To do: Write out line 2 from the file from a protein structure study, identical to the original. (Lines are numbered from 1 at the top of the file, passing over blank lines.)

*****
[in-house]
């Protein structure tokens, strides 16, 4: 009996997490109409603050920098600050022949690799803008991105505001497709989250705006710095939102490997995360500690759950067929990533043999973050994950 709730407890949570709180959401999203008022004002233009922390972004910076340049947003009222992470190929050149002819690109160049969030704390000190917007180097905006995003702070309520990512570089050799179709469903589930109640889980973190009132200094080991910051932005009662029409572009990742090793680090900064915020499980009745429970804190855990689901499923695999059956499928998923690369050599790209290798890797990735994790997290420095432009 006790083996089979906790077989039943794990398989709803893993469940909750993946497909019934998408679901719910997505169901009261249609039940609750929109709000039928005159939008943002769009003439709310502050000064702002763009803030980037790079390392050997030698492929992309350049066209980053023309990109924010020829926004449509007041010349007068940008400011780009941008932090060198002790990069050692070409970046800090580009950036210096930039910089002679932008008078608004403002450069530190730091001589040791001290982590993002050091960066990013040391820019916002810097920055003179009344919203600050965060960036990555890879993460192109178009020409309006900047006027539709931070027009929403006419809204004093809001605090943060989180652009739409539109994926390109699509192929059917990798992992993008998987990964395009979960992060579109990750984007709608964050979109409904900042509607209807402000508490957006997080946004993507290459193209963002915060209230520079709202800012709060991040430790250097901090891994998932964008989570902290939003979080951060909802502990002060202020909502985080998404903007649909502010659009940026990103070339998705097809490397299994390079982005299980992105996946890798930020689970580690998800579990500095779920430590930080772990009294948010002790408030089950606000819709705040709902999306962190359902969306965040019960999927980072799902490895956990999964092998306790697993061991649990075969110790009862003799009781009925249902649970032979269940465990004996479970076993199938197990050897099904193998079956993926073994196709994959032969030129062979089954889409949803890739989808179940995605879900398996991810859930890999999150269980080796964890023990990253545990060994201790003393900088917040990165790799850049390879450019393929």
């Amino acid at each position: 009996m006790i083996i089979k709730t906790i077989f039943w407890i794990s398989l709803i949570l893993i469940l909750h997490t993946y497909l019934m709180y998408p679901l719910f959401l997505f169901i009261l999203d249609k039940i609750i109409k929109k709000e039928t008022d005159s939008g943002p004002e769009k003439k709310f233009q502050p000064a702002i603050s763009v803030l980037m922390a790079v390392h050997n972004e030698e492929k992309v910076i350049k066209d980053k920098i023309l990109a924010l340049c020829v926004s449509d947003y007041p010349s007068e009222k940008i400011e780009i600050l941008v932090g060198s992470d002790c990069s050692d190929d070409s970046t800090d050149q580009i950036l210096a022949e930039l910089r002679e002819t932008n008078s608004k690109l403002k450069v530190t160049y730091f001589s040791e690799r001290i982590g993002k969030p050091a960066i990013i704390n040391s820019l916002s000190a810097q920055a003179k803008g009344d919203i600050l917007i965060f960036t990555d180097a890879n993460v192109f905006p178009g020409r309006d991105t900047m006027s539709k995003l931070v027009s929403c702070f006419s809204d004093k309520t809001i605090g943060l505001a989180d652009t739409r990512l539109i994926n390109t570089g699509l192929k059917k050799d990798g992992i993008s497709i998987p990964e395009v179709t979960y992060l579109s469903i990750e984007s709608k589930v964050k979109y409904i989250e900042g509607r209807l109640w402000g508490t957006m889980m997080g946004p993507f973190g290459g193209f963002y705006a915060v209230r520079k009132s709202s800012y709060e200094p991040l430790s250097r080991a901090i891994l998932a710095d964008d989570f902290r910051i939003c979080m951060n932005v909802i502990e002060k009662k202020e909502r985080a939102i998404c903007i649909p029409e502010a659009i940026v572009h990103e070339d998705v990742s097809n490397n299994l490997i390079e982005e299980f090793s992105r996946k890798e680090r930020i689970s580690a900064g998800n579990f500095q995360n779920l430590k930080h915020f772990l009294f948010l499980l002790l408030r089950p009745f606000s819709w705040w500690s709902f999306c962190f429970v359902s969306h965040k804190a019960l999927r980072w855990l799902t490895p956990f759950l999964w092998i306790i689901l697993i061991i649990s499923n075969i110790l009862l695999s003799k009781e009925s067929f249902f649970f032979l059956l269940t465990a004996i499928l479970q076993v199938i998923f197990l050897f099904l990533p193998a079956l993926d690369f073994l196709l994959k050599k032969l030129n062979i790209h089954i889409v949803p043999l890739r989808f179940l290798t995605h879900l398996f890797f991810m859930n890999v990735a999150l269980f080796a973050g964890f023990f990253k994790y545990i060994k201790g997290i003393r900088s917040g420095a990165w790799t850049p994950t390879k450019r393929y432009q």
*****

């Protein structure tokens, strides 16, 4: 009996997490109409603050920098600050022949690799803008991105505001497709989250705006710095939102490997995360500690759950067929990533043999973050994950 709730407890949570709180959401999203008022004002233009922390972004910076340049947003009222992470190929050149002819690109160049969030704390000190917007180097905006995003702070309520990512570089050799179709469903589930109640889980973190009132200094080991910051932005009662029409572009990742090793680090900064915020499980009745429970804190855990689901499923695999059956499928998923690369050599790209290798890797990735994790997290420095432009 006790083996089979906790077989039943794990398989709803893993469940909750993946497909019934998408679901719910997505169901009261249609039940609750929109709000039928005159939008943002769009003439709310502050000064702002763009803030980037790079390392050997030698492929992309350049066209980053023309990109924010020829926004449509007041010349007068940008400011780009941008932090060198002790990069050692070409970046800090580009950036210096930039910089002679932008008078608004403002450069530190730091001589040791001290982590993002050091960066990013040391820019916002810097920055003179009344919203600050965060960036990555890879993460192109178009020409309006900047006027539709931070027009929403006419809204004093809001605090943060989180652009739409539109994926390109699509192929059917990798992992993008998987990964395009979960992060579109990750984007709608964050979109409904900042509607209807402000508490957006997080946004993507290459193209963002915060209230520079709202800012709060991040430790250097901090891994998932964008989570902290939003979080951060909802502990002060202020909502985080998404903007649909502010659009940026990103070339998705097809490397299994390079982005299980992105996946890798930020689970580690998800579990500095779920430590930080772990009294948010002790408030089950606000819709705040709902999306962190359902969306965040019960999927980072799902490895956990999964092998306790697993061991649990075969110790009862003799009781009925249902649970032979269940465990004996479970076993199938197990050897099904193998079956993926073994196709994959032969030129062979089954889409949803890739989808179940995605879900398996991810859930890999999150269980080796964890023990990253545990060994201790003393900088917040990165790799850049390879450019393929």